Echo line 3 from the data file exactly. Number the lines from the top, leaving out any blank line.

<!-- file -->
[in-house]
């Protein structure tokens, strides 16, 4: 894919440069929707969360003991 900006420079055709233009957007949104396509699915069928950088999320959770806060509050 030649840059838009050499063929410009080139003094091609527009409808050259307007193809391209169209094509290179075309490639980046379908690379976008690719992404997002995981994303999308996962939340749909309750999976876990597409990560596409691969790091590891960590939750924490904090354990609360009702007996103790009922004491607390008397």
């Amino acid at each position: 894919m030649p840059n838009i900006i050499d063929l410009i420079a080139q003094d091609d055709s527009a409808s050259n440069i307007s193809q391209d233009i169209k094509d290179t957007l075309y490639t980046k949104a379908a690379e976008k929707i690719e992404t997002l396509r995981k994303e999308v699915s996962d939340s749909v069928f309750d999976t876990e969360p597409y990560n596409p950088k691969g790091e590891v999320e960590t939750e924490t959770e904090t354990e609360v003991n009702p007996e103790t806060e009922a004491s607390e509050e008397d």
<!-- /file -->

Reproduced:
């Amino acid at each position: 894919m030649p840059n838009i900006i050499d063929l410009i420079a080139q003094d091609d055709s527009a409808s050259n440069i307007s193809q391209d233009i169209k094509d290179t957007l075309y490639t980046k949104a379908a690379e976008k929707i690719e992404t997002l396509r995981k994303e999308v699915s996962d939340s749909v069928f309750d999976t876990e969360p597409y990560n596409p950088k691969g790091e590891v999320e960590t939750e924490t959770e904090t354990e609360v003991n009702p007996e103790t806060e009922a004491s607390e509050e008397d």